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A DFT study of graphite supported catalysts

Buono, Carlo 2016. A DFT study of graphite supported catalysts. PhD Thesis, Cardiff University.
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Abstract

Gold catalysed hydrochlorination of acetylene is a convenient alternative to the use of toxic mercury derivatives in large scale production of vinyl chloride. The catalytic performance of supported gold nanoparticles is highly dependent on a series of factors. Amongst them the catalyst support plays a fundamental role. Acid wash of carbonaceous supports has proven to influence the catalytic performances of gold nanoparticles. Atomic force microscopy revealed that after acid treatments the morphology of the graphite support presents spherical features. X-ray photoemission spectra detected the presence of hydroxyl and carbonyl groups which were formed at the surface sites after acid treatments. DFT calculations have been used to give an insight on the mechanisms of formation these features, functional groups and, to support the experimental data. In good agreement with the experiment, it has been found that when water molecules are intercalated within the interlayer space, the graphitic surface presents a curvature and the interlayer distance is largely increased. While pristine graphite is hydrophobic and inert to water, defective surfaces presenting under coordinated carbons show increased reactivity and are able to dissociate water also at room temperature. Pristine graphite surface has a poor particle adhesion but unsaturated carbons of defects or edges can chemisorb atoms and molecules to form strong bonds. Finally, in good agreement with the experiment, DFT results show that the interactions between gold nanoparticles and the hydroxyl groups are stronger than those between gold and carboxyl groups suggesting that the hydroxyls are better anchoring sites for gold nanoparticles than carbonyls.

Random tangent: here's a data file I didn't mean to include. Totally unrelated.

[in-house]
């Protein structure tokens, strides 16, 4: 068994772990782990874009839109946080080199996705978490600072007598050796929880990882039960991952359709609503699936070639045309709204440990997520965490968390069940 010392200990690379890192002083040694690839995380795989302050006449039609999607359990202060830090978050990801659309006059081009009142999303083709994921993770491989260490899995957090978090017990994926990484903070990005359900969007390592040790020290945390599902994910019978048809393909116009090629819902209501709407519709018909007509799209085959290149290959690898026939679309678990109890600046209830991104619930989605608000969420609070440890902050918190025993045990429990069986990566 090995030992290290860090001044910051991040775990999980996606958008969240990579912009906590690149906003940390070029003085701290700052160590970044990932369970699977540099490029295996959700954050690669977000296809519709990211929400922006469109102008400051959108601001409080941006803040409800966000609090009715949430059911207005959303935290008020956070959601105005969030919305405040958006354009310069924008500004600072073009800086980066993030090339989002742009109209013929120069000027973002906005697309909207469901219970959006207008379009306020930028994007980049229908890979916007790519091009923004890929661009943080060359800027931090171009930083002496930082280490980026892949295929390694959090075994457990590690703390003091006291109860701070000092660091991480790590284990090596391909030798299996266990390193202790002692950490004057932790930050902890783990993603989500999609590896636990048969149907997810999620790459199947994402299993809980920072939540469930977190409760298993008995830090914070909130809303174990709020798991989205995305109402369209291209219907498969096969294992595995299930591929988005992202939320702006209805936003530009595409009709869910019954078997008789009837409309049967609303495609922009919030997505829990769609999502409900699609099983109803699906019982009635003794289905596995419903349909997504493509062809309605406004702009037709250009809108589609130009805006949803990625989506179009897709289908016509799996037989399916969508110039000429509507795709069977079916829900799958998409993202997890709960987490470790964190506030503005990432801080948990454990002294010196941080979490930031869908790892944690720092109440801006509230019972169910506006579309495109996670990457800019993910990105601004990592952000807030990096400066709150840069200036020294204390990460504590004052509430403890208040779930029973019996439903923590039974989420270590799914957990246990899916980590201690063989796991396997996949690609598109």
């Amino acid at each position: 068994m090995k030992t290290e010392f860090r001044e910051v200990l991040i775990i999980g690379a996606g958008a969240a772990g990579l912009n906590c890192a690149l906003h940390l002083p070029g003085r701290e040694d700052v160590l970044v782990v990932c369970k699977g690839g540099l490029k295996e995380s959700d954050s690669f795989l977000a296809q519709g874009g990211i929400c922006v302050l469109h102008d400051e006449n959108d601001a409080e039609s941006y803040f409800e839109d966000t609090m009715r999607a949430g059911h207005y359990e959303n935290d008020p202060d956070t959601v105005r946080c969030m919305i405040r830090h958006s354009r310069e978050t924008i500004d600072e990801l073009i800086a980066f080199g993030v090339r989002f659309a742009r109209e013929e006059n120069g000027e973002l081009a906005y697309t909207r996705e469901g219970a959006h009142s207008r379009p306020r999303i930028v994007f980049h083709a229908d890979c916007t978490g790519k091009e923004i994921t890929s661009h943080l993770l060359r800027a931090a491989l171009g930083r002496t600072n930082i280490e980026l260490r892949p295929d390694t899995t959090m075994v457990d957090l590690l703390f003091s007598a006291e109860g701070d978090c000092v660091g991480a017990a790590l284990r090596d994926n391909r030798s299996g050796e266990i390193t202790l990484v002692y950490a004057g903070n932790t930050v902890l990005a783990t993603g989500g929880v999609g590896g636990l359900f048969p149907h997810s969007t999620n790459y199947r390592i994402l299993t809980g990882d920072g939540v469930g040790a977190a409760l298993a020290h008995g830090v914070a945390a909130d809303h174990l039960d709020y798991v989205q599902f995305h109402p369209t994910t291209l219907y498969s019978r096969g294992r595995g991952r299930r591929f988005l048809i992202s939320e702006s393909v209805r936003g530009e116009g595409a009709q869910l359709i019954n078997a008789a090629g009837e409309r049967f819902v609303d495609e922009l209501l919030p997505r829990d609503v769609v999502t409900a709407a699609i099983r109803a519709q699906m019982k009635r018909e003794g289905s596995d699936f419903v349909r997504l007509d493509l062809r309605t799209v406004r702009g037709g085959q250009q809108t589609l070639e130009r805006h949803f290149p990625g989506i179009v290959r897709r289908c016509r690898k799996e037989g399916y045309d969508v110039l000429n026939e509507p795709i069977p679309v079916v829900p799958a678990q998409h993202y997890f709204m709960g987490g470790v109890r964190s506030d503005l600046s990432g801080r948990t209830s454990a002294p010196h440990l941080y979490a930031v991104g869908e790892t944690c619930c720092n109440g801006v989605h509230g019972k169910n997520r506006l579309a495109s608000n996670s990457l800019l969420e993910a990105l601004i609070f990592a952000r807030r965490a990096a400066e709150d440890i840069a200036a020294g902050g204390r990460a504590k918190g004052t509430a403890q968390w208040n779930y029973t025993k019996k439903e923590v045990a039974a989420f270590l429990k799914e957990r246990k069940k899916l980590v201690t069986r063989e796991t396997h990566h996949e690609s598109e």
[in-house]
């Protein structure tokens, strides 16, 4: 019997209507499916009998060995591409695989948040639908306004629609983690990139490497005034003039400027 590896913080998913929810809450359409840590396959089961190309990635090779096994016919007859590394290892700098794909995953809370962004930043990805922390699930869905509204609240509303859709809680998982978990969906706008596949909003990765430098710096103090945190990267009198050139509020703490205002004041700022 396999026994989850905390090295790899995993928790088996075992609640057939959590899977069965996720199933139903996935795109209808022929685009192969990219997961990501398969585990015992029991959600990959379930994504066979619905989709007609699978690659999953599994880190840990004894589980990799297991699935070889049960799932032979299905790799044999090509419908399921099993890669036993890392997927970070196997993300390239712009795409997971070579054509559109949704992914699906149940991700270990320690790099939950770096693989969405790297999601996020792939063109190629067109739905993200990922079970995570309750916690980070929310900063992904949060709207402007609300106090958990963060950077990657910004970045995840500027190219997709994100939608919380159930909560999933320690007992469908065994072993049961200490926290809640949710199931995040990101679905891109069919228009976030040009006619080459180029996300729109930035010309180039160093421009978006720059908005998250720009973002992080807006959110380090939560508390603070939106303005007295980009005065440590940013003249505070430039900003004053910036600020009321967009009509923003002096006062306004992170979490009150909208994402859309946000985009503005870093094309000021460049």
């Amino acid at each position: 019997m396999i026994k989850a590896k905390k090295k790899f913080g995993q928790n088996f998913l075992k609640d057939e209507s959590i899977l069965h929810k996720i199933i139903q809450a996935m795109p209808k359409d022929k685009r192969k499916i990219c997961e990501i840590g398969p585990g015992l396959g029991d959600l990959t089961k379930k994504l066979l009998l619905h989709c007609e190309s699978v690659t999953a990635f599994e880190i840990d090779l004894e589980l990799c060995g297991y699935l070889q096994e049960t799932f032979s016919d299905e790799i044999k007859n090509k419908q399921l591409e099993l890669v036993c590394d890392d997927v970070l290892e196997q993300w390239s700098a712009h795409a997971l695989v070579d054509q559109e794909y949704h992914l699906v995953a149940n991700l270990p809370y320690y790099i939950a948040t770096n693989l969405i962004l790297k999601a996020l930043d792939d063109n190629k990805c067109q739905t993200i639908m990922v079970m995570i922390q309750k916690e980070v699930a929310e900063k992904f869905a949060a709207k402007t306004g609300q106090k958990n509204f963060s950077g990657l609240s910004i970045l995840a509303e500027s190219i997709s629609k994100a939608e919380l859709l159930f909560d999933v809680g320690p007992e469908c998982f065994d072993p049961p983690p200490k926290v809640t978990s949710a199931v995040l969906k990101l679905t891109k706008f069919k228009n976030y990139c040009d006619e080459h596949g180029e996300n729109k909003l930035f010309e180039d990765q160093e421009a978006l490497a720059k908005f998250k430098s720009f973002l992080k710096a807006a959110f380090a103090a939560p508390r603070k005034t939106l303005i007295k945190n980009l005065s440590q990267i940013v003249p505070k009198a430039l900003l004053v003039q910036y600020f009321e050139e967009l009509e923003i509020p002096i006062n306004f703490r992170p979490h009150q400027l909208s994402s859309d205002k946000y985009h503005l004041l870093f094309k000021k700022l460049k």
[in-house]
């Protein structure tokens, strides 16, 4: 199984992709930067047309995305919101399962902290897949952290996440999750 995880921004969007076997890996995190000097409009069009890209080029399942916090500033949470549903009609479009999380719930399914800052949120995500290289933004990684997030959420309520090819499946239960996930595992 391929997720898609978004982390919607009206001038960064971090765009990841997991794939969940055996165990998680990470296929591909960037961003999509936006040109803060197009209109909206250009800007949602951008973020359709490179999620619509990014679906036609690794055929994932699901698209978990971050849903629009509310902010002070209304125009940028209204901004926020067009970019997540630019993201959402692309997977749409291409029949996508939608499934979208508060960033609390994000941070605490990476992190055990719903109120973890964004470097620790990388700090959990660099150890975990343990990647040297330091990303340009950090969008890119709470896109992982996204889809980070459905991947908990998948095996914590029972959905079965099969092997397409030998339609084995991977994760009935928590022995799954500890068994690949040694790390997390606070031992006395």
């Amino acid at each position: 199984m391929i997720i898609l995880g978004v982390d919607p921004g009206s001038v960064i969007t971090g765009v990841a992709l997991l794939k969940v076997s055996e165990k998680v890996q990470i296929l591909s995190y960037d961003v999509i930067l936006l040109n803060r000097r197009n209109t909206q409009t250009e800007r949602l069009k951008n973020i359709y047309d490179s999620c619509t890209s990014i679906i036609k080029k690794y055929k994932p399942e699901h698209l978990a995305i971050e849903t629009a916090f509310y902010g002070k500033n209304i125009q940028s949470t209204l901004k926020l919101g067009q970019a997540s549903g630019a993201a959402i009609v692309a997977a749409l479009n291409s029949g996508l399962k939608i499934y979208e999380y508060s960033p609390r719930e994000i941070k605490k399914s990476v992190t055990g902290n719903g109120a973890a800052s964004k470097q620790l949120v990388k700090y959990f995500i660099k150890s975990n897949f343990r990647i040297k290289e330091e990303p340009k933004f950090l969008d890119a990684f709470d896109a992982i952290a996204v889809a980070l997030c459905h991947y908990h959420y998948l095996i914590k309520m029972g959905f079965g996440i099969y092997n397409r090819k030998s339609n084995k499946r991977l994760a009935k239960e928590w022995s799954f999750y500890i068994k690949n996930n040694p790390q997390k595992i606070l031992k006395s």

Item Type: Thesis (PhD)
Status: Unpublished
Schools: Chemistry
Subjects: Q Science > QD Chemistry
Date of First Compliant Deposit: 1 June 2017
Last Modified: 04 Jun 2017 09:51
URI: http://orca.cf.ac.uk/id/eprint/101043

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